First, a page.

François-Frédéric Guy’s Wigmore Hall recital took a fresh look at well-known piano masterpieces

United KingdomUnited Kingdom Chopin, Murail, and Beethoven: François-Frédéric Guy (piano). Wigmore Hall, London, 3.10.2022. (MB)

François-Frédéric Guy

Chopin – Nocturne in C minor, Op.48 No.1; Ballade No.1 in G minor, Op.23; Piano Sonata No.3 in B minor, Op.58

Tristan Murail – Impression, soleil levant

Beethoven – Piano Sonata No.32 in C minor, Op.111

In this Wigmore Hall recital, François-Frédéric Guy took a fresh look at well-known piano masterpieces, and presented a work new this year, written for him by Tristan Murail. Dedicated to the memory of two close friends, Nicholas Angelich and Lars Vogt, it was an interesting concert in the best sense, with nothing taken as read and much to have one think.

The first half was dedicated to Chopin, opening with the C minor Nocturne, Op.48 No.1. Guy married harmony to rhythm in its first section, immediately conveying a sense of the inexorable. Dignified, never remotely sentimental, it both prepared the way for and necessitated contrast in an ever-broadening middle section, which in turn resulted in a modified return that evoked the spirit rather than the letter of synthesis. The G minor Ballade, both grandly rhetorical and intimate in its whispered confidences, evinced kinship with the Nocturne, whilst emerging free of evident relation to any particular pianistic tradition. Again, it was resolutely sentimental, even to the point at which I should not have minded a little old-world charm; but this was not an old-world performance, and why should it be? It spoke and increasingly sang with an integrity, fire, and miraculous concision that were its own: more important than being note-perfect.

The B minor Sonata began with a directness difficult not to think of as ‘Beethovenian’, though naturally soon proceeded in a different direction. The first movement reminded me at times of Liszt, and not only (I think) on account of the key. Not that it was especially seductive; this was, if anything, a performance notable for its lack of perfume. Paradoxically, one had to listen for its lyricism; yet, when one did, it was there. Likewise in the scherzo, though perhaps less surprisingly there: it sounded as if a piece of post-impressionist play with light on water — sometimes quite troubled water. A forthright Largo led to a marauder icy even in heat of a finale. Much was unexpected, yet never did it sound unreasonable. Guy had one listen.

Murail’s Impression, soleil levant seemed, especially in the context of such performances, more preoccupied with the nature of sound: in general, and piano sound in particular. More flexible, even melting, both inside the piano and on its keys, it nonetheless had melodic lines sound as if taken from Chopin and placed in radically new harmonic context. Occasionally, the ghost of Debussy rattled its chains, but the way of hearing encouraged was different. This seemed to me a commanding performance, even on a first hearing (for me) presenting the work as it should.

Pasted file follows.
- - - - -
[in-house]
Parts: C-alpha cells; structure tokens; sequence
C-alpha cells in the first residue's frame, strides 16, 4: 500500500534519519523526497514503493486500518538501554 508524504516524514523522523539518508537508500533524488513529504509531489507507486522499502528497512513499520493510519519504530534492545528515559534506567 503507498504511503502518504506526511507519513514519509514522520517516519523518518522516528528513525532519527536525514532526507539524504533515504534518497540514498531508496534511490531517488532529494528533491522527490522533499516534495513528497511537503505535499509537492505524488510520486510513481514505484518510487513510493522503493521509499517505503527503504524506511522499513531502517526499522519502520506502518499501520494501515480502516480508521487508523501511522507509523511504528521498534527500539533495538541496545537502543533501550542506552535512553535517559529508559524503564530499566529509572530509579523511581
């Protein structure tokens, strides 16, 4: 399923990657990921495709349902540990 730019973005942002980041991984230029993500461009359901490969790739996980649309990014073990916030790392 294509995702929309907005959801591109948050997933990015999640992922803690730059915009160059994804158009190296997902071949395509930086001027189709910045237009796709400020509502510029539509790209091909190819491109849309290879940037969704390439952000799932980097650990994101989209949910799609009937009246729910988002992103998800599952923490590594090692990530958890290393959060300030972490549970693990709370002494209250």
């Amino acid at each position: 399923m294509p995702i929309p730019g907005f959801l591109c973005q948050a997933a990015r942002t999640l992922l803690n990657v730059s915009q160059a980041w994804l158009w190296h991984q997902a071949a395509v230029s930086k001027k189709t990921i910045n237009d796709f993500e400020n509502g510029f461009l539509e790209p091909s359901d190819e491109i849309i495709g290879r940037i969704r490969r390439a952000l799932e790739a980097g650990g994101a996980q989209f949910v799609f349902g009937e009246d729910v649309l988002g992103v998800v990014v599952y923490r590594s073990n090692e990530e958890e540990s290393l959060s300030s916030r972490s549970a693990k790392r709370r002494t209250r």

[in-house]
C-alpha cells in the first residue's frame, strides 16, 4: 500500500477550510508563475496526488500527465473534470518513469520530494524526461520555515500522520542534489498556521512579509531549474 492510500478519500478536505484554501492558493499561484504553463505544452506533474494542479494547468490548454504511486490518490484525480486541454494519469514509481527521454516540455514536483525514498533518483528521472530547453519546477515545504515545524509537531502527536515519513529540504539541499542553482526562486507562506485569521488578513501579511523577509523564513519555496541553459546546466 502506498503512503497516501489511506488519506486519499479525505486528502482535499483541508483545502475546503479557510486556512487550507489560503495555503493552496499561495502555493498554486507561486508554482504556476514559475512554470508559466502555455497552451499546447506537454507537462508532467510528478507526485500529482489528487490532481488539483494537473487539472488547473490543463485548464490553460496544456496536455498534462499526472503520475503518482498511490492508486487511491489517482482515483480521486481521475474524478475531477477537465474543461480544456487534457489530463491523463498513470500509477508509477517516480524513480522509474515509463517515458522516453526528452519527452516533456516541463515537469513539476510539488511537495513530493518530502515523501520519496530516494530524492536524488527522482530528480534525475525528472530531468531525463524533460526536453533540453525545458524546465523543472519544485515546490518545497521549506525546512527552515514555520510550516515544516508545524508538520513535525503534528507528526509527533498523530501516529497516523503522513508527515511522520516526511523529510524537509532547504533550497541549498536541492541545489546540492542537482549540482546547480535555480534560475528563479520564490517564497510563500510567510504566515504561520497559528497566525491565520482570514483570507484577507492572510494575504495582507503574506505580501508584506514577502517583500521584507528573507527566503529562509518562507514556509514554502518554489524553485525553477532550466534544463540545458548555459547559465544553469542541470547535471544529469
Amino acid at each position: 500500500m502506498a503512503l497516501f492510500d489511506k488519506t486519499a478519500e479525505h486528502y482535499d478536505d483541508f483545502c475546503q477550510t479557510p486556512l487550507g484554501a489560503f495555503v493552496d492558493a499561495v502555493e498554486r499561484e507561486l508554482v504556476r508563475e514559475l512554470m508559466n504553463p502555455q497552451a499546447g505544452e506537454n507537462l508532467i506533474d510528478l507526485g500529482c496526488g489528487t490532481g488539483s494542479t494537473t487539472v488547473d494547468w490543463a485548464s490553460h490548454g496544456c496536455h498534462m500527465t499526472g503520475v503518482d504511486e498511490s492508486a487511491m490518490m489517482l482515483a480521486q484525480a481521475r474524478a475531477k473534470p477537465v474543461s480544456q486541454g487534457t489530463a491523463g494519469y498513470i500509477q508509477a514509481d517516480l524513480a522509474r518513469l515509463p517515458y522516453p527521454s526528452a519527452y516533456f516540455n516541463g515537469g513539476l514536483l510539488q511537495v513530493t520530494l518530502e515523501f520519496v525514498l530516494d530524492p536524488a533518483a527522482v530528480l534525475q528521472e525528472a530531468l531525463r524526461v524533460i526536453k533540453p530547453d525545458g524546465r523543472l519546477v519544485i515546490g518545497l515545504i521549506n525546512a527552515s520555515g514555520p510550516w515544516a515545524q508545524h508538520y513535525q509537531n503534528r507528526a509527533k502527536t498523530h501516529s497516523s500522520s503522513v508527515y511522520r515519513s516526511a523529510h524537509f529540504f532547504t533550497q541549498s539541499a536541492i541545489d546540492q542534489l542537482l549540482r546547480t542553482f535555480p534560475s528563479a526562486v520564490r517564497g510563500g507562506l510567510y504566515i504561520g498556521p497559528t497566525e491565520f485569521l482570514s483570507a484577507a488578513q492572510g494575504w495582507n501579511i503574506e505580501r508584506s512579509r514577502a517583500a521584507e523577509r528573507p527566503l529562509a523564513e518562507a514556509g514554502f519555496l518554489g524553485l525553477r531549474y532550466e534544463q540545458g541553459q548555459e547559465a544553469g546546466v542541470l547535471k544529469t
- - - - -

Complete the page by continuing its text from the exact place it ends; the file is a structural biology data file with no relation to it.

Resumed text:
Finally, we heard Beethoven’s last piano sonata, Op.111, a work greatly admired by Chopin (amongst many others). Its opening diminished seventh leaps sounded as if on loan from Chopin or Liszt (the B minor Sonata in particular), offering a fine sense of transition to Beethoven’s world: steeped here as much in the fantasias, especially that also in C minor, of Mozart as in the Romanticism of Beethoven’s own century (by now). Whatever the antecedents or successors, that fantasia-like quality and recognisably Beethovenian fury were strongly to the fore in the first movement. Phrases melted, to be sure, yet within that initially constructed frame. Flashes across the canvas — striking clarity of counterpoint in the development, extraordinary harmonic twists in the recapitulation — had me once more imagining I was hearing this music for the first time. The Arietta that opens the second and final movement sang with just the right sort of quiet dignity. Guy’s ear (and fingers) for telling detail ensured that, again, this corresponded only to a new vision, or so it seemed, beholden to no particular view from the past. The first variation continued and intensified; its successor worked magic that sounded, for all its familiarity, once more new, the third variation still more so. And so, the wondrous voyage continued, neither entirely familiar nor unfamiliar. Through a gossamer filigree extending already, so it seemed, beyond Mendelssohn, a snow-like brilliance on the white keys, a rapt sublimity that could never be mistaken for anyone else’s, and so much more, there was no doubt this was Beethoven — the cruel loss of whom in the pandemic year of 2020 some of us still feel and perhaps always will. Yet this was not pious or precious Beethoven; it lived and breathed in a way that rightly took nothing for granted.

Mark Berry

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